Wednesday, May 9, 2012

SALT Conference: Maroon 5, Sarah Palin, and Much More

After last year's SALT conference's speaker roster included former President George W. Bush, Colin Powell, former Senator Chris Dodd, Obama advisor David Axelrod,  and hedge fund managers Steve Cohen, Citadel's Ken Griffith, and Dan Loeb, I did not think that Skybridge Capital's Anthony Scaramucci would be able to present as dynamic a conference. I was wrong.

Some of this year's speakers are Sarah Palin; Nobel Laureate and former Vice President Al Gore; the irascible T. Boone Pickens; former Defense Secretary Robert Gates, and Harbinger 's Phil Falcone and Third Point's Dan Loeb, two hedge funders that have been grabbing headlines this week. The SEC is giving an off the record session about regulation. Maroon 5 will be giving a private concert headlining Wednesday's night of philanthropy.

A night of philanthropy is part of Scaramucci's holistic approach to conferences. Like a good Jewish mother, he tried to remind those in the audience, who have been fortunate, that they should give back to their community.

Some of the conference attendees include legendary investor Leon Cooper, who called me sweetie; and Emanuel Friedman, the former head of Friedman Billings and Ramsay; and president of ASA Gold, David Christensen. Apparently no one can refuse Scaramucci.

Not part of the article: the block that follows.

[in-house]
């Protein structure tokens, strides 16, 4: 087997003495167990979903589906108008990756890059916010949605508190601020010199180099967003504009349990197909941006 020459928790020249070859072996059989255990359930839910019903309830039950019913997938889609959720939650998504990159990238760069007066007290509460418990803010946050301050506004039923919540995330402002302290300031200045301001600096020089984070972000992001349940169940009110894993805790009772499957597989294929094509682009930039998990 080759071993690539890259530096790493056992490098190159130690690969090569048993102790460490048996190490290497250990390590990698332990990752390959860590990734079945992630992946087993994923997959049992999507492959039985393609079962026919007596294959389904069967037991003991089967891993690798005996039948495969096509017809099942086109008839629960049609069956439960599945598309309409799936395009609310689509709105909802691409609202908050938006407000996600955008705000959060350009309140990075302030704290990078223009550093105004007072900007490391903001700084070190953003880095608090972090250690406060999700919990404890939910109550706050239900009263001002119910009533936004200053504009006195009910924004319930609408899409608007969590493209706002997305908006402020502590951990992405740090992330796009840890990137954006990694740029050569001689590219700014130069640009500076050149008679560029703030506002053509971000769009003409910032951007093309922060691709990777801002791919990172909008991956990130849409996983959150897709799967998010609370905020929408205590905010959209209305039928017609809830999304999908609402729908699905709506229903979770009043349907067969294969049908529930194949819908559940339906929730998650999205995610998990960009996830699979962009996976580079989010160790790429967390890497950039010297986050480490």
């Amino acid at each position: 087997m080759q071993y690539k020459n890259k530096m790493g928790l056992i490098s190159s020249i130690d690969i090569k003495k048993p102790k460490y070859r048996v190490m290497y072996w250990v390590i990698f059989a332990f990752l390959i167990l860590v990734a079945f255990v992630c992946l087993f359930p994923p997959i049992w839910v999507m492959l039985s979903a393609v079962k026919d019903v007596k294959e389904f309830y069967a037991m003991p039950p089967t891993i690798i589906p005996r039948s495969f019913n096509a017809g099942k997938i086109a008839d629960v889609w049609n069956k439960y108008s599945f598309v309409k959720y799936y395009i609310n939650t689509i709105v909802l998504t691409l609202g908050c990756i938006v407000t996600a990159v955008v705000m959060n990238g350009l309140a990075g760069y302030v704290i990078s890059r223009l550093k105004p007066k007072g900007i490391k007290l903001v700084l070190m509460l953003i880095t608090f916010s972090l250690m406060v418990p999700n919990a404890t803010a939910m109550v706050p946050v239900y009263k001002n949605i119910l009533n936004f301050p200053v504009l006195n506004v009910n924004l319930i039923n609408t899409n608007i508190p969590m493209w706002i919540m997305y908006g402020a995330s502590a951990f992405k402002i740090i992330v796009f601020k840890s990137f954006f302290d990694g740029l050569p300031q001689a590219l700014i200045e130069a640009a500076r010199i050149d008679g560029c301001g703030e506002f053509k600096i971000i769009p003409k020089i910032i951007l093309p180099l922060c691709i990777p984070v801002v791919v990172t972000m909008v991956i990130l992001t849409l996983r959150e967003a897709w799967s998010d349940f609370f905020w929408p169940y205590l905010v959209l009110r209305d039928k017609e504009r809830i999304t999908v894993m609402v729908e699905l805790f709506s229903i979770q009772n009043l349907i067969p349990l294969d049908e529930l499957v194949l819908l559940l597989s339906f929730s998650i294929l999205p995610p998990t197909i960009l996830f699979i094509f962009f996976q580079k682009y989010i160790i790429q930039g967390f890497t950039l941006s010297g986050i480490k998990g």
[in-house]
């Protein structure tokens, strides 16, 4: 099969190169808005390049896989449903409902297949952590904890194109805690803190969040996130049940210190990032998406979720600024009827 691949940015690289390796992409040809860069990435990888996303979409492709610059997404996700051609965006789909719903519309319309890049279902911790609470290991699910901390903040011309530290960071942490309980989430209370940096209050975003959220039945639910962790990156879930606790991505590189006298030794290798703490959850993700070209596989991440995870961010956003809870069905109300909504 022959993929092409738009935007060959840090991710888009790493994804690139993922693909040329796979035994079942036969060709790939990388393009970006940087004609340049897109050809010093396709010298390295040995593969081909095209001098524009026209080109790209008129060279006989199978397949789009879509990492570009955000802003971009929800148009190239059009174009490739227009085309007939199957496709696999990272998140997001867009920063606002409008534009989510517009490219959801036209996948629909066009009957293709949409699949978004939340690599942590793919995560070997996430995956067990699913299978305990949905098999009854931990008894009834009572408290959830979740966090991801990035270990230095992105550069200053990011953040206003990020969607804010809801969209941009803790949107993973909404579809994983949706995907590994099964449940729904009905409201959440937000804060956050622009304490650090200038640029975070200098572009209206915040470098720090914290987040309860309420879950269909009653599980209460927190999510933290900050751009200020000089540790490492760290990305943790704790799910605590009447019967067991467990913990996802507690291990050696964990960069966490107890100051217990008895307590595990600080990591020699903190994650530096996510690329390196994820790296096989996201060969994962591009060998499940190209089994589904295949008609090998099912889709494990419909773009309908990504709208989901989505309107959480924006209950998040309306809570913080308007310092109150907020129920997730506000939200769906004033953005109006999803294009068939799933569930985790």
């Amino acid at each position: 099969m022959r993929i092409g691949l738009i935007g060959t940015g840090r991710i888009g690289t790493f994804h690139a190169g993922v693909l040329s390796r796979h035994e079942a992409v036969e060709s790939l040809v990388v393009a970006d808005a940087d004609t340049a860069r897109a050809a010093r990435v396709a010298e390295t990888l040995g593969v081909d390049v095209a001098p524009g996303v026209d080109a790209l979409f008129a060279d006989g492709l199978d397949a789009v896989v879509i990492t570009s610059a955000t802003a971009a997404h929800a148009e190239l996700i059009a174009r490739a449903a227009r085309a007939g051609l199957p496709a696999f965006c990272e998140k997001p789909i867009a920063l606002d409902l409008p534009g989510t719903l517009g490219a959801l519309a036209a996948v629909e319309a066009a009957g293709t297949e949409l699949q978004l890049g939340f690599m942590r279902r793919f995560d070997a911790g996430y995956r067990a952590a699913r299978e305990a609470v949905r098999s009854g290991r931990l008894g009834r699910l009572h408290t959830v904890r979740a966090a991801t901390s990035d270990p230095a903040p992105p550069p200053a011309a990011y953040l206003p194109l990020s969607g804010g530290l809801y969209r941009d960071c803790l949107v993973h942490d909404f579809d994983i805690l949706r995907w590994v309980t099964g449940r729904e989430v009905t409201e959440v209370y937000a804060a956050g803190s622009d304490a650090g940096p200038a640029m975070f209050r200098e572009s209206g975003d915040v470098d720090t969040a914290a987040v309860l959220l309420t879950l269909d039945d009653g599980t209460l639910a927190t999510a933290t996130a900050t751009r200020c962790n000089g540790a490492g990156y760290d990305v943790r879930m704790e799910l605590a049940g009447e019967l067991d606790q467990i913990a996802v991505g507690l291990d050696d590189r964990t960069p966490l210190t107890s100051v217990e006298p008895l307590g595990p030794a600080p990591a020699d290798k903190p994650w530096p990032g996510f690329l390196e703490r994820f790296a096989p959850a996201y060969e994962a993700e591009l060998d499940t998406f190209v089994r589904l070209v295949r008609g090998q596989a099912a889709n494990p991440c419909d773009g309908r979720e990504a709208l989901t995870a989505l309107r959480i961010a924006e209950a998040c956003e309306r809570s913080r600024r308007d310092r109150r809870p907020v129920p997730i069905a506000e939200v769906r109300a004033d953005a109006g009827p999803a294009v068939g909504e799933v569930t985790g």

Friedman, who now runs a $2 billion hedge fund, told me, " I could not say no to Anthony, Skybridge has $100 million with me."

Some highlights from the speakers:

Morgan Stanley Chief Investment Strategist David Darst: Politicians are going to have to make tough decisions. He praise the job that current Israeli Prime Minister Netanyahu did as finance minister because he slashed welfare and government employee pension benefits. He recommended "Start Up Nation," a book about the Israeli hi tech scene. He also described visiting Occupy Wall Street in his three piece suits on the way to his CNBC appearances

Star economist Nouriel Roubini: AA ratings are the new size 6

Wharton Professor Jeremy Siegel: It is the 1950's all over again.

Phil Falcone, who is more thoughtful and low key than press accounts would lead you to believe:
is very concerned about liquidity. He is looking to raise permanent capital. Regulation is hurting the markets. He would recommend the quasi public stocks that he holds in his portfolio.

In general. the speakers, so far, think that Obama is going to win reelection and gold is going up.

No comments:

Post a Comment